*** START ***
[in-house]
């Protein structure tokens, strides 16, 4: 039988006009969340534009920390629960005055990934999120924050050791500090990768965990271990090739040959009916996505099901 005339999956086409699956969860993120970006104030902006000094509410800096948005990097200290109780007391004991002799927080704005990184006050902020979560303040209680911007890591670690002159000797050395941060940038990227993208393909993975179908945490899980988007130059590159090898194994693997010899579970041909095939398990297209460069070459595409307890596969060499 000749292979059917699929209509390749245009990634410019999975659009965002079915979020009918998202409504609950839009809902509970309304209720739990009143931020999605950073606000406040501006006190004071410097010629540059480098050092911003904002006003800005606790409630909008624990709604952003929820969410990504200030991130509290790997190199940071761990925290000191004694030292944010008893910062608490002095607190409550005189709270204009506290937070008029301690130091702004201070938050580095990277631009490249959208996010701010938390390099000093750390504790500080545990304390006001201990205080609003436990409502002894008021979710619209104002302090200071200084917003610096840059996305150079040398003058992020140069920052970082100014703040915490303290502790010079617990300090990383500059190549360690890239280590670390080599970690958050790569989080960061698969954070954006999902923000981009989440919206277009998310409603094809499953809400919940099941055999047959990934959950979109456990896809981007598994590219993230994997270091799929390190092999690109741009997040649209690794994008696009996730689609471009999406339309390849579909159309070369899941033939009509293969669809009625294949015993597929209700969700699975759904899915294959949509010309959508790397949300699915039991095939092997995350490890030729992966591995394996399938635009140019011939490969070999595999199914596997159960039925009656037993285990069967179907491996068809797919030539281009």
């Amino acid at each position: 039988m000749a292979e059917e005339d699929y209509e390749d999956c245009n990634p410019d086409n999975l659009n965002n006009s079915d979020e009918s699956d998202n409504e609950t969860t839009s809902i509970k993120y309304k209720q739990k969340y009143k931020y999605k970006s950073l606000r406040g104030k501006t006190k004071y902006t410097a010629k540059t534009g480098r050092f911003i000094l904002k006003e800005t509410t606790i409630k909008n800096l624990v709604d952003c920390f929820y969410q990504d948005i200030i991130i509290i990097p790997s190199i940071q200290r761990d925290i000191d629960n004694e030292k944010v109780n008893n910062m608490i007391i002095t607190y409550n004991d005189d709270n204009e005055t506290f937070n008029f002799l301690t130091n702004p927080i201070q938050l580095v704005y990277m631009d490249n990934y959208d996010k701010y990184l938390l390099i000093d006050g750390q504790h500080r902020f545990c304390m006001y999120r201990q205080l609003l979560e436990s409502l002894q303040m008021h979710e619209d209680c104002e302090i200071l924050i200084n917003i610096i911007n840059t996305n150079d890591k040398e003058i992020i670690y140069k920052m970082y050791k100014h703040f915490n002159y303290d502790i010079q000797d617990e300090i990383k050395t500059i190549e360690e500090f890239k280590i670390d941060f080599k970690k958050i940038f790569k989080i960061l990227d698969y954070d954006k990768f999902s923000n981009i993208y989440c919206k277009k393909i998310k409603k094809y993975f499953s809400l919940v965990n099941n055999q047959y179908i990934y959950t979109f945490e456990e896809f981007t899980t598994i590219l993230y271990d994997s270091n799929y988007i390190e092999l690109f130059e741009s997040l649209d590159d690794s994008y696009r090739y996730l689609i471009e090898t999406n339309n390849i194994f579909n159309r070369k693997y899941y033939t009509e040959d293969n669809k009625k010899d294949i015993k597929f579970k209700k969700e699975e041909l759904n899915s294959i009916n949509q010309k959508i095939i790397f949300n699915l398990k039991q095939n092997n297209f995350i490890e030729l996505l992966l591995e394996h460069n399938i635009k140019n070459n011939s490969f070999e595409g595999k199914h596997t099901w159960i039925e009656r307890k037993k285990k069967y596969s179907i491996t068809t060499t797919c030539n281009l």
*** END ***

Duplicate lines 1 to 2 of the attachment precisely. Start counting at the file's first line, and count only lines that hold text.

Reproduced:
[in-house]
């Protein structure tokens, strides 16, 4: 039988006009969340534009920390629960005055990934999120924050050791500090990768965990271990090739040959009916996505099901 005339999956086409699956969860993120970006104030902006000094509410800096948005990097200290109780007391004991002799927080704005990184006050902020979560303040209680911007890591670690002159000797050395941060940038990227993208393909993975179908945490899980988007130059590159090898194994693997010899579970041909095939398990297209460069070459595409307890596969060499 000749292979059917699929209509390749245009990634410019999975659009965002079915979020009918998202409504609950839009809902509970309304209720739990009143931020999605950073606000406040501006006190004071410097010629540059480098050092911003904002006003800005606790409630909008624990709604952003929820969410990504200030991130509290790997190199940071761990925290000191004694030292944010008893910062608490002095607190409550005189709270204009506290937070008029301690130091702004201070938050580095990277631009490249959208996010701010938390390099000093750390504790500080545990304390006001201990205080609003436990409502002894008021979710619209104002302090200071200084917003610096840059996305150079040398003058992020140069920052970082100014703040915490303290502790010079617990300090990383500059190549360690890239280590670390080599970690958050790569989080960061698969954070954006999902923000981009989440919206277009998310409603094809499953809400919940099941055999047959990934959950979109456990896809981007598994590219993230994997270091799929390190092999690109741009997040649209690794994008696009996730689609471009999406339309390849579909159309070369899941033939009509293969669809009625294949015993597929209700969700699975759904899915294959949509010309959508790397949300699915039991095939092997995350490890030729992966591995394996399938635009140019011939490969070999595999199914596997159960039925009656037993285990069967179907491996068809797919030539281009």